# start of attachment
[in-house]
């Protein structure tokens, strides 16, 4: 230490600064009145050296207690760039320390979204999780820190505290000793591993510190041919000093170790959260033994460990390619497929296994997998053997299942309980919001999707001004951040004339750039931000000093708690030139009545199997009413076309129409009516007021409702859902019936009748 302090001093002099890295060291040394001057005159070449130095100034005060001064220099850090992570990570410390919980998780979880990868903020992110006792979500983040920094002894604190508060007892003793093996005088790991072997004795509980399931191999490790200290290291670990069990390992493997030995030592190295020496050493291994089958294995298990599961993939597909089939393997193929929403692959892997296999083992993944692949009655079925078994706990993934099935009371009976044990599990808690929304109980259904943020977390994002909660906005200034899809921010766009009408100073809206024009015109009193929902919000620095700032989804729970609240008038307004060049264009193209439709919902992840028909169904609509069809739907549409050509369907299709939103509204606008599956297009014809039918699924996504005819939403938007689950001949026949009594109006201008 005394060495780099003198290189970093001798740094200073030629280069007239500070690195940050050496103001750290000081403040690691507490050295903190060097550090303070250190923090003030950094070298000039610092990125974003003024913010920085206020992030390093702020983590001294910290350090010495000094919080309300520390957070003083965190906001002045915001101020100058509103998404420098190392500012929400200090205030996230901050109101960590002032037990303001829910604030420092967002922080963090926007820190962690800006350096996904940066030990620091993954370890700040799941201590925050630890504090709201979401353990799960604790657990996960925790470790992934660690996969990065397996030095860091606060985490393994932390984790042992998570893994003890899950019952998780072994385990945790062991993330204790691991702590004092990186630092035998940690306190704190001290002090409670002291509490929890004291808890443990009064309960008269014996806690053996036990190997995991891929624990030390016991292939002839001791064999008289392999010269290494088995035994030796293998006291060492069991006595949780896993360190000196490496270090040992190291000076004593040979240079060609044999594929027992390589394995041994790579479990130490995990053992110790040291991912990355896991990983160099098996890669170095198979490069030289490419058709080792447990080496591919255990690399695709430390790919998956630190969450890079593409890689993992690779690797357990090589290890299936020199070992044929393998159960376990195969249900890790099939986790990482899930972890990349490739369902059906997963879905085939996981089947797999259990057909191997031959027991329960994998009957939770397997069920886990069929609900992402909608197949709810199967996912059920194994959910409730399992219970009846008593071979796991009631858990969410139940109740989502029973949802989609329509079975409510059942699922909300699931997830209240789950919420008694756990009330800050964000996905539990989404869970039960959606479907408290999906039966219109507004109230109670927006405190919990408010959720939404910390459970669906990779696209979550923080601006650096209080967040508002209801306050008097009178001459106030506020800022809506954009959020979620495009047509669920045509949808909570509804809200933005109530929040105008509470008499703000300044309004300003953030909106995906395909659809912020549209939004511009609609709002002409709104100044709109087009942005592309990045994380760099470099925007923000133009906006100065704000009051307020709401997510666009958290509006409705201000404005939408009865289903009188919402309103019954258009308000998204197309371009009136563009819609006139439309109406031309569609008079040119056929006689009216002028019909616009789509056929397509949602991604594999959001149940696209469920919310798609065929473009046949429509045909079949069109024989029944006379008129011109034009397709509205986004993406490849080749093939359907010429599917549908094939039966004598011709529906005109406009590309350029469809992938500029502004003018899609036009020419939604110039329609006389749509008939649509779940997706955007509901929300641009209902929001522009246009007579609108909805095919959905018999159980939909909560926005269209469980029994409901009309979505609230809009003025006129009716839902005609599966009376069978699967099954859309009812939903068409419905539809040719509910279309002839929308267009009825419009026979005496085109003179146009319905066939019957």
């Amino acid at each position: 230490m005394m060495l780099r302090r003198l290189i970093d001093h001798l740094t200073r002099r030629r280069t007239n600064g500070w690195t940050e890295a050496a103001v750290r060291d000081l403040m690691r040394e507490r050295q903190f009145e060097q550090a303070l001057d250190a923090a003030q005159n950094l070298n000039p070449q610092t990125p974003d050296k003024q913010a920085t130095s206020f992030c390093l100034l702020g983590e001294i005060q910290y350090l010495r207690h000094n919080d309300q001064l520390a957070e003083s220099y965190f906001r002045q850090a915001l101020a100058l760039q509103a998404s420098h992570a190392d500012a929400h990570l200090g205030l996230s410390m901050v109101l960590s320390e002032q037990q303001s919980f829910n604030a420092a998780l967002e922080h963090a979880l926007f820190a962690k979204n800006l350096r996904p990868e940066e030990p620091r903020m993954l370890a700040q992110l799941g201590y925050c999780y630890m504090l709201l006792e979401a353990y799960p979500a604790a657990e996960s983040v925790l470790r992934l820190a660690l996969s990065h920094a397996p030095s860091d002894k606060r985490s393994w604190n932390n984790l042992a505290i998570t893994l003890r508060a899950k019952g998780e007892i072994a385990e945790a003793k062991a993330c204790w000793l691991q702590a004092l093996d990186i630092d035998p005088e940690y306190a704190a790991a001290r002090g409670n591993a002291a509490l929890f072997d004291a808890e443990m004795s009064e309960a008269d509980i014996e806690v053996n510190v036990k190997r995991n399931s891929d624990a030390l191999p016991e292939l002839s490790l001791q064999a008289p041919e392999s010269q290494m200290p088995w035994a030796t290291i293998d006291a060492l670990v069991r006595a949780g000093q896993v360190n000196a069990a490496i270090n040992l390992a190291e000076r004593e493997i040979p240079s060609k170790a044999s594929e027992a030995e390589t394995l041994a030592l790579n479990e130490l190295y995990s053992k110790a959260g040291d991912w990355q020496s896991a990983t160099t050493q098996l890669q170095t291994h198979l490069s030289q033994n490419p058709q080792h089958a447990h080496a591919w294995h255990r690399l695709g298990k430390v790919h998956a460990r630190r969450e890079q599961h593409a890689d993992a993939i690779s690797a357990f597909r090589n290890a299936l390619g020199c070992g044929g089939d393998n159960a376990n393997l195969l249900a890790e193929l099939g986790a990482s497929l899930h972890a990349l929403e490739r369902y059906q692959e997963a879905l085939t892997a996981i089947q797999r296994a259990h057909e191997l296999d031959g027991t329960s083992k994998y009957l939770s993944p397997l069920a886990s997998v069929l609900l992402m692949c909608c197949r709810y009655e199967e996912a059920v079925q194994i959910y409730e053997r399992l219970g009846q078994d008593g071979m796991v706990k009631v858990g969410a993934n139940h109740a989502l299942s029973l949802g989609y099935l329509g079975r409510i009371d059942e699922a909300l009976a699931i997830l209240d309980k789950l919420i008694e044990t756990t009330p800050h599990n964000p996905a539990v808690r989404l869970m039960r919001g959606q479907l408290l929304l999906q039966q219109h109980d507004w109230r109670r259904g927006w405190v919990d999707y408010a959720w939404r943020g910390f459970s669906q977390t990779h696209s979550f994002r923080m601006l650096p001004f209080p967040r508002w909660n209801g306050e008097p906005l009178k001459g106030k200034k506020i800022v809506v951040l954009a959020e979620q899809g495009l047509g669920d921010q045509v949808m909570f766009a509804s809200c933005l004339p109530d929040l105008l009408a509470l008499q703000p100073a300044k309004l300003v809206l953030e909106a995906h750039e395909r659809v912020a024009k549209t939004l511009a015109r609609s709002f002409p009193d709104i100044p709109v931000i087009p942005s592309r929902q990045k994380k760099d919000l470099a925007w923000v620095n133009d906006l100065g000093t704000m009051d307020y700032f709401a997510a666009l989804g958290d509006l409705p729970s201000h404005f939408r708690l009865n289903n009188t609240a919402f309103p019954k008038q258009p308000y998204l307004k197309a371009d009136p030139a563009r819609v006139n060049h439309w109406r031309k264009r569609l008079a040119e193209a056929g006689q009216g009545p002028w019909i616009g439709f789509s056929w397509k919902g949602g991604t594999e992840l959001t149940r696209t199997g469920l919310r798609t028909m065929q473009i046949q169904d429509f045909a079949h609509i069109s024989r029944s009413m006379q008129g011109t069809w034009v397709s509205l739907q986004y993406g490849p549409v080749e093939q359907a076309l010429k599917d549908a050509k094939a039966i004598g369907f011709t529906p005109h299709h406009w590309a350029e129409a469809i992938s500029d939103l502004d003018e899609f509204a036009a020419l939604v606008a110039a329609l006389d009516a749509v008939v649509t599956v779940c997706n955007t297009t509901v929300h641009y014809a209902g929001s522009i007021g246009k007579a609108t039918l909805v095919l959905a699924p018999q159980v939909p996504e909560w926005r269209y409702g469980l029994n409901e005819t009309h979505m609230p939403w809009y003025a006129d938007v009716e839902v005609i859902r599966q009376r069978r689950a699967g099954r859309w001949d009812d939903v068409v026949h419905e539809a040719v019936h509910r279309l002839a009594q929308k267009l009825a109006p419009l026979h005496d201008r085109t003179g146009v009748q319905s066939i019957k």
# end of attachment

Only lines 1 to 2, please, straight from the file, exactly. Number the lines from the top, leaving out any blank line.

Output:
[in-house]
């Protein structure tokens, strides 16, 4: 230490600064009145050296207690760039320390979204999780820190505290000793591993510190041919000093170790959260033994460990390619497929296994997998053997299942309980919001999707001004951040004339750039931000000093708690030139009545199997009413076309129409009516007021409702859902019936009748 302090001093002099890295060291040394001057005159070449130095100034005060001064220099850090992570990570410390919980998780979880990868903020992110006792979500983040920094002894604190508060007892003793093996005088790991072997004795509980399931191999490790200290290291670990069990390992493997030995030592190295020496050493291994089958294995298990599961993939597909089939393997193929929403692959892997296999083992993944692949009655079925078994706990993934099935009371009976044990599990808690929304109980259904943020977390994002909660906005200034899809921010766009009408100073809206024009015109009193929902919000620095700032989804729970609240008038307004060049264009193209439709919902992840028909169904609509069809739907549409050509369907299709939103509204606008599956297009014809039918699924996504005819939403938007689950001949026949009594109006201008 005394060495780099003198290189970093001798740094200073030629280069007239500070690195940050050496103001750290000081403040690691507490050295903190060097550090303070250190923090003030950094070298000039610092990125974003003024913010920085206020992030390093702020983590001294910290350090010495000094919080309300520390957070003083965190906001002045915001101020100058509103998404420098190392500012929400200090205030996230901050109101960590002032037990303001829910604030420092967002922080963090926007820190962690800006350096996904940066030990620091993954370890700040799941201590925050630890504090709201979401353990799960604790657990996960925790470790992934660690996969990065397996030095860091606060985490393994932390984790042992998570893994003890899950019952998780072994385990945790062991993330204790691991702590004092990186630092035998940690306190704190001290002090409670002291509490929890004291808890443990009064309960008269014996806690053996036990190997995991891929624990030390016991292939002839001791064999008289392999010269290494088995035994030796293998006291060492069991006595949780896993360190000196490496270090040992190291000076004593040979240079060609044999594929027992390589394995041994790579479990130490995990053992110790040291991912990355896991990983160099098996890669170095198979490069030289490419058709080792447990080496591919255990690399695709430390790919998956630190969450890079593409890689993992690779690797357990090589290890299936020199070992044929393998159960376990195969249900890790099939986790990482899930972890990349490739369902059906997963879905085939996981089947797999259990057909191997031959027991329960994998009957939770397997069920886990069929609900992402909608197949709810199967996912059920194994959910409730399992219970009846008593071979796991009631858990969410139940109740989502029973949802989609329509079975409510059942699922909300699931997830209240789950919420008694756990009330800050964000996905539990989404869970039960959606479907408290999906039966219109507004109230109670927006405190919990408010959720939404910390459970669906990779696209979550923080601006650096209080967040508002209801306050008097009178001459106030506020800022809506954009959020979620495009047509669920045509949808909570509804809200933005109530929040105008509470008499703000300044309004300003953030909106995906395909659809912020549209939004511009609609709002002409709104100044709109087009942005592309990045994380760099470099925007923000133009906006100065704000009051307020709401997510666009958290509006409705201000404005939408009865289903009188919402309103019954258009308000998204197309371009009136563009819609006139439309109406031309569609008079040119056929006689009216002028019909616009789509056929397509949602991604594999959001149940696209469920919310798609065929473009046949429509045909079949069109024989029944006379008129011109034009397709509205986004993406490849080749093939359907010429599917549908094939039966004598011709529906005109406009590309350029469809992938500029502004003018899609036009020419939604110039329609006389749509008939649509779940997706955007509901929300641009209902929001522009246009007579609108909805095919959905018999159980939909909560926005269209469980029994409901009309979505609230809009003025006129009716839902005609599966009376069978699967099954859309009812939903068409419905539809040719509910279309002839929308267009009825419009026979005496085109003179146009319905066939019957």